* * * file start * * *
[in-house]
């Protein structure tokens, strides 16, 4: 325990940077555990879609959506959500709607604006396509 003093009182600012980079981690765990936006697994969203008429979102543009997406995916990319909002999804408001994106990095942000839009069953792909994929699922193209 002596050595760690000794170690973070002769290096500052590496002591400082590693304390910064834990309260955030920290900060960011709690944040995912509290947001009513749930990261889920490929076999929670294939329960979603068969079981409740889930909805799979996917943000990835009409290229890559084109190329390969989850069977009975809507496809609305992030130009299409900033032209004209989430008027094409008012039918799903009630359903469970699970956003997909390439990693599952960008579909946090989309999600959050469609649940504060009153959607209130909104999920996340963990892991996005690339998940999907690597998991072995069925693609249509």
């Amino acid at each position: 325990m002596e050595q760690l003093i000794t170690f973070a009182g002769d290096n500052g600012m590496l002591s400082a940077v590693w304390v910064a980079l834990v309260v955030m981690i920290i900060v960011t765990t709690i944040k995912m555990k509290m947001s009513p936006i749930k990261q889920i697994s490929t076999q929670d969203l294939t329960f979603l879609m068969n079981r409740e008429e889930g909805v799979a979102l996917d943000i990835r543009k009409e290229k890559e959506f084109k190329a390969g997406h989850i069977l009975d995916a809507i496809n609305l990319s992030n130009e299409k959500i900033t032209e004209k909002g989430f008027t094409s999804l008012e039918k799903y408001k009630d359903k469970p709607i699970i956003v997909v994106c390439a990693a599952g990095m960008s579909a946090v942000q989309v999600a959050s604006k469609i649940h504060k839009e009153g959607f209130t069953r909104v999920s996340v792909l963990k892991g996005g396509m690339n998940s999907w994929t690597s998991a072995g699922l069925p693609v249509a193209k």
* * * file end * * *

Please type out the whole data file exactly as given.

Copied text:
[in-house]
């Protein structure tokens, strides 16, 4: 325990940077555990879609959506959500709607604006396509 003093009182600012980079981690765990936006697994969203008429979102543009997406995916990319909002999804408001994106990095942000839009069953792909994929699922193209 002596050595760690000794170690973070002769290096500052590496002591400082590693304390910064834990309260955030920290900060960011709690944040995912509290947001009513749930990261889920490929076999929670294939329960979603068969079981409740889930909805799979996917943000990835009409290229890559084109190329390969989850069977009975809507496809609305992030130009299409900033032209004209989430008027094409008012039918799903009630359903469970699970956003997909390439990693599952960008579909946090989309999600959050469609649940504060009153959607209130909104999920996340963990892991996005690339998940999907690597998991072995069925693609249509």
């Amino acid at each position: 325990m002596e050595q760690l003093i000794t170690f973070a009182g002769d290096n500052g600012m590496l002591s400082a940077v590693w304390v910064a980079l834990v309260v955030m981690i920290i900060v960011t765990t709690i944040k995912m555990k509290m947001s009513p936006i749930k990261q889920i697994s490929t076999q929670d969203l294939t329960f979603l879609m068969n079981r409740e008429e889930g909805v799979a979102l996917d943000i990835r543009k009409e290229k890559e959506f084109k190329a390969g997406h989850i069977l009975d995916a809507i496809n609305l990319s992030n130009e299409k959500i900033t032209e004209k909002g989430f008027t094409s999804l008012e039918k799903y408001k009630d359903k469970p709607i699970i956003v997909v994106c390439a990693a599952g990095m960008s579909a946090v942000q989309v999600a959050s604006k469609i649940h504060k839009e009153g959607f209130t069953r909104v999920s996340v792909l963990k892991g996005g396509m690339n998940s999907w994929t690597s998991a072995g699922l069925p693609v249509a193209k």